6

Discussion

The main result of this work is an approach to designing filtering algorithms by deriva-tion from finite automata operating on constraint signatures. We illustrated this ap-proach in two case studies, arriving at:

– A filtering algorithm for ≤lex, which maintains hyperarc consistency, detects en-tailment or rewrites itself to a simpler constraint whenever possible, and runs in

O(n) time for posting the constraint plus amortized O(1) time for handling each

propagation event.

– A filtering algorithm for lex_chain, which maintains hyperarc consistency and runs

in O(nmd) time per invocation, where d is the cost of certain domain operations. In both case studies, the development of the algorithms was mainly manual and re-quired several inspired steps. In retrospect, the main benefit of the approach was to pro-vide a rigorous case analysis for the logic of the algorithms being designed. Some work remains to turn the finite atomaton approach into a methodology for semi-automatic development of filtering algorithms. Relevant, unsolved research issues include:

1. What class of constraints is amenable to the approach? It is worth noting that

≤lexand between can both be defined inductively, so it is tempting to conclude that any inductively defined constraint is amenable. Constraints over sequences [11, 12] would be an interesting candidate for future work.

2. Where does the alphabet come from? In retrospect, this was the most difficult choice in the two case studies. In the ≤lex case, the basic relations used in the definition of the constraint are {<, =, >}, each symbols of A denoting a set of such relations. In the between case, the choice of alphabet was far from obvious and was influenced by an emerging understanding of the necessary pruning rules. As a general rule, the cost of computing each signature letter has a strong impact on the overall complexity, and should be kept as low as possible.

3. Where does the finite automaton come from? Coming up with a regular lan-guage and corresponding finite automaton for ground instances is straightforward, but there is a giant leap from there to the nonground case. In our case studies, it was mainly done as a rational reconstruction of an emerging understanding of the necessary case analysis.

(15)

4. Where do the pruning rules come from? This was the most straightforward part in our case studies. At each non-failure terminal state, we analyzed the correspond-ing regular language, and added pruncorrespond-ing rules that prevented there from becorrespond-ing failed ground instances, i.e. rules that removed domain values with no support.

5. How do we make the algorithms incremental? The key to incrementality for ≤lex was the observation that the finite automaton could be safely restarted at an internal state. This is likely to be a general rule for achieving some, if not all, incrementality. We could have done this for between(~a, ~x,~b), except in the context of lex_chain, between is not guaranteed to be resumed with ~a and ~b unchanged, and the cost of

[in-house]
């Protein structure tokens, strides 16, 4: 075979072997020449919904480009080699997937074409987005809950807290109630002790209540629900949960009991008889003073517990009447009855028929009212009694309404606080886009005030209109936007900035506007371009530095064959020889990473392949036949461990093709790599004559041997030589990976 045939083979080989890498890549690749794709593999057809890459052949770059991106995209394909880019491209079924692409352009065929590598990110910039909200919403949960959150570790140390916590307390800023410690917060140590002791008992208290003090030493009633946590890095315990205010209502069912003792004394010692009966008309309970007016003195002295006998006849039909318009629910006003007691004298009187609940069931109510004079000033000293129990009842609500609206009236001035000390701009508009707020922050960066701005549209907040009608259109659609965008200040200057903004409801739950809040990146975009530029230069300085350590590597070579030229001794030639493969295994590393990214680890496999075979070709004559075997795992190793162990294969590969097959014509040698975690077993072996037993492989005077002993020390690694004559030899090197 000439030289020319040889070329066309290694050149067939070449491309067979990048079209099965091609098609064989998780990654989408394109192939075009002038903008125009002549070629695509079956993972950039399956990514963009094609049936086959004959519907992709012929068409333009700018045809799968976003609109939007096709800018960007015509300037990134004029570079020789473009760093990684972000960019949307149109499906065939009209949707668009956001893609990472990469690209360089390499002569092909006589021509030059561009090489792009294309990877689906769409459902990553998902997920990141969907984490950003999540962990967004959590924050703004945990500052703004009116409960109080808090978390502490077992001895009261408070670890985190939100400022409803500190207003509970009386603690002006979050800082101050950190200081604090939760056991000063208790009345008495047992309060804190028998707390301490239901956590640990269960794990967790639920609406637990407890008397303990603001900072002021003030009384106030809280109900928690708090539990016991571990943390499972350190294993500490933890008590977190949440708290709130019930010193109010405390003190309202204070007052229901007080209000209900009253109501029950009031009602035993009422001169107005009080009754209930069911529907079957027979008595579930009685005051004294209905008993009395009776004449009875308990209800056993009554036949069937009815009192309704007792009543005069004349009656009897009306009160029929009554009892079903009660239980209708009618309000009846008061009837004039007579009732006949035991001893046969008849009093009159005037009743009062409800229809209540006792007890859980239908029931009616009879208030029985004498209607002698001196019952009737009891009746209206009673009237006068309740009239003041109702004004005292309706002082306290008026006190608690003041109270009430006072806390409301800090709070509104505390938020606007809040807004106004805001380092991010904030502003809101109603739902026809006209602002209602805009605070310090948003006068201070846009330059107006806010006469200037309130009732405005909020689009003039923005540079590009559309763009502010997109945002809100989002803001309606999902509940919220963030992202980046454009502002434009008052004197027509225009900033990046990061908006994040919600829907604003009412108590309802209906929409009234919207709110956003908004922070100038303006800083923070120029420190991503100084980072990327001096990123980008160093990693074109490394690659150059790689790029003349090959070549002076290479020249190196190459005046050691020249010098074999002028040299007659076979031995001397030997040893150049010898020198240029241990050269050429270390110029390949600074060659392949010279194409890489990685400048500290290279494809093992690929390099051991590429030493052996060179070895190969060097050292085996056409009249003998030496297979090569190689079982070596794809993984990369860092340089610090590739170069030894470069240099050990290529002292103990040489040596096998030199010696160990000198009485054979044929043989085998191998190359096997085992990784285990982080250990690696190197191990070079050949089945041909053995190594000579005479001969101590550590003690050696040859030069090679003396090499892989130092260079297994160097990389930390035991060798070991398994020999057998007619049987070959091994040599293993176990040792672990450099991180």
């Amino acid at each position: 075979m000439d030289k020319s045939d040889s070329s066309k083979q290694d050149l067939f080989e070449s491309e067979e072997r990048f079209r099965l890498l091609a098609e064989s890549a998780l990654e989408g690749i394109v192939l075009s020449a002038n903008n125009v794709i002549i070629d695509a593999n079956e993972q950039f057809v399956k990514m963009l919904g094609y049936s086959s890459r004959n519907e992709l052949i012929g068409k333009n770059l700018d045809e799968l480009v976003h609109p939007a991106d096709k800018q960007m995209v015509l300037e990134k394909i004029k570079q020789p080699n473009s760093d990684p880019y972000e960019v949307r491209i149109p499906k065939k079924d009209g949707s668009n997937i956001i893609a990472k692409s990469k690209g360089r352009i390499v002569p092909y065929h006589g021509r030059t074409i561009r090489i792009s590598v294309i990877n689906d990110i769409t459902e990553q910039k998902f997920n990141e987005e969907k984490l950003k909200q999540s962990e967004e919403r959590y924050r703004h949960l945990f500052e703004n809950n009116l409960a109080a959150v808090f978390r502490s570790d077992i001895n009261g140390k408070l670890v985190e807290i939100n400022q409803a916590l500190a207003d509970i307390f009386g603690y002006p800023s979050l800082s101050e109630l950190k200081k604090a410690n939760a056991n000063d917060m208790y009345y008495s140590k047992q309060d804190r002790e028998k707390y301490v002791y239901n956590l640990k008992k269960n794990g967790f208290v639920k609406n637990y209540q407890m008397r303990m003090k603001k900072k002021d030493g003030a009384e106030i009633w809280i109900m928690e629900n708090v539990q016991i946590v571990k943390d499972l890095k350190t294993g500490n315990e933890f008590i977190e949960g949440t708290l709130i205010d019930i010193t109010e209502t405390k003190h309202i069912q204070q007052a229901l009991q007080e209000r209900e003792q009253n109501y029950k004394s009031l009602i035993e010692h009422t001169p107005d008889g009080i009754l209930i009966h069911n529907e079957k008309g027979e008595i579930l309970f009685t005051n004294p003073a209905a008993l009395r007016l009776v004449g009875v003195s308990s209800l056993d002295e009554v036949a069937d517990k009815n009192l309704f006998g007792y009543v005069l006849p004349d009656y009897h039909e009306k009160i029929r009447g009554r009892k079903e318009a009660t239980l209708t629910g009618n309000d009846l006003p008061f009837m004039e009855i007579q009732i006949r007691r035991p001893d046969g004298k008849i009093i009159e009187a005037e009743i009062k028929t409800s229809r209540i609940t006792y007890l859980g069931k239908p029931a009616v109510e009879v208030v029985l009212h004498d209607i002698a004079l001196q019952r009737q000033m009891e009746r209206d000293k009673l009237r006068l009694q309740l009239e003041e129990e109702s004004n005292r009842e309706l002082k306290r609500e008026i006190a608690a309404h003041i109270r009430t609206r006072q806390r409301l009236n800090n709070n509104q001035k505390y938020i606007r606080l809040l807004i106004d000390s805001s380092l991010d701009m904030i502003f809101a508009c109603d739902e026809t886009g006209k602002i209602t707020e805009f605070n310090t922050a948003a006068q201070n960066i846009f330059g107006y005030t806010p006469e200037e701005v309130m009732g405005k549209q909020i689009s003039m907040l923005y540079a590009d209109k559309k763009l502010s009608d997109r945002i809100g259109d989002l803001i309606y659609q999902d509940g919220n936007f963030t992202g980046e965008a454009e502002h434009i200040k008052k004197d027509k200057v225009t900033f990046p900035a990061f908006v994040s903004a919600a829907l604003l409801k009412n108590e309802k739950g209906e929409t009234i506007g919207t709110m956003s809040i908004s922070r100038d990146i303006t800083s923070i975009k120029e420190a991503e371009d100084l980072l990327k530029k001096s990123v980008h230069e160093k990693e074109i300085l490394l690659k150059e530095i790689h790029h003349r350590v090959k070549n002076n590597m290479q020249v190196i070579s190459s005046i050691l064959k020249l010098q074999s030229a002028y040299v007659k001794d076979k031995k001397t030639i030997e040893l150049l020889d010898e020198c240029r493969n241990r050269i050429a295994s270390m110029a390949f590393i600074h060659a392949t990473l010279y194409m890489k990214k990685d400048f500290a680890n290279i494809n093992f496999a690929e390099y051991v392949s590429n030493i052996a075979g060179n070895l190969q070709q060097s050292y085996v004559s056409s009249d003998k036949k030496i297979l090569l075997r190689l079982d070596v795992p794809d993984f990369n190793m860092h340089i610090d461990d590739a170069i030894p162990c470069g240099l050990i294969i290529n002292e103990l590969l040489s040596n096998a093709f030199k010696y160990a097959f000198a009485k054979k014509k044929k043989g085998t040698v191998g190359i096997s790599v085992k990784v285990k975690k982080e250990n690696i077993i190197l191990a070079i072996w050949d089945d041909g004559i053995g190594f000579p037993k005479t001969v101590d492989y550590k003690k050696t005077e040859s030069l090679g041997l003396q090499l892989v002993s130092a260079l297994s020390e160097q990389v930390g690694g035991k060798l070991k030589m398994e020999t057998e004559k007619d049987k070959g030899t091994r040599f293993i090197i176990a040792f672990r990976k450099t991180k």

checking this would probably outweigh the savings of an incremental algorithm.

Acknowledgements

We thank Justin Pearson and Zeynep Kızıltan for helpful discussions on this work, and the anonymous referees for their helpful comments.

References

1. J.-C. Régin. A filtering algorithm for constraints of difference in CSPs. In Proc. of the

National Conference on Artificial Intelligence (AAAI-94), pages 362–367, 1994.

2. J.-C. Régin. Generalized arc consistency for global cardinality constraint. In Proc. of the

National Conference on Artificial Intelligence (AAAI-94), pages 209–215, 1996.

3. P. Baptiste, C. LePape, and W. Nuijten. Constraint-Based Scheduling. Kluwer Academic Publishers, 2001.

4. Alan Tucker. Applied Combinatorics. John Wiley & Sons, 4th edition, 2002.

5. Mats Carlsson and Nicolas Beldiceanu. Arc-consistency for a Chain of Lexicographic Or-dering Constraints. Technical Report T2002-18, Swedish Institute of Computer Science, 2002.

6. Mats Carlsson and Nicolas Beldiceanu. Revisiting the Lexicographic Ordering Constraint. Technical Report T2002-17, Swedish Institute of Computer Science, 2002.

7. Mats Carlsson et al. SICStus Prolog User’s Manual. Swedish Institute of Computer Science, 3.10 edition, January 2003. http://www.sics.se/sicstus/.

8. N. Beldiceanu and A. Aggoun. Time stamps techniques for the trailed data in CLP systems. In Actes du Séminaire 1990 - Programmation en Logique, Tregastel, France, 1990. CNET. 9. A. Frisch, B. Hnich, Z. Kızıltan, I. Miguel, and T. Walsh. Global Constraints for

Lexico-graphic Orderings. In Pascal Van Hentenryck, editor, Principles and Practice of Constraint

Programming – CP’2002, volume 2470 of LNCS, pages 93–108. Springer-Verlag, 2002.

10. H. Comon, M. Dauchet, R. Gilleron, F. Jacquemard, D. Lugiez, S. Tison, and M. Tom-masi. Tree automata techniques and applications. http://www.grappa.univ-lille3.fr/tata/.

11. COSYTEC S.A. CHIP Reference Manual, version 5 edition, 1996. The sequence constraint. 12. J.-C. Régin and J. F. Puget. A filtering algorithm for global sequencing constraints. In G. Smolka, editor, Principles and Practice of Constraint Programming – CP’97, volume 1330 of LNCS, pages 32–46. Springer-Verlag, 1997.

Figure

Updating...

References

Related subjects :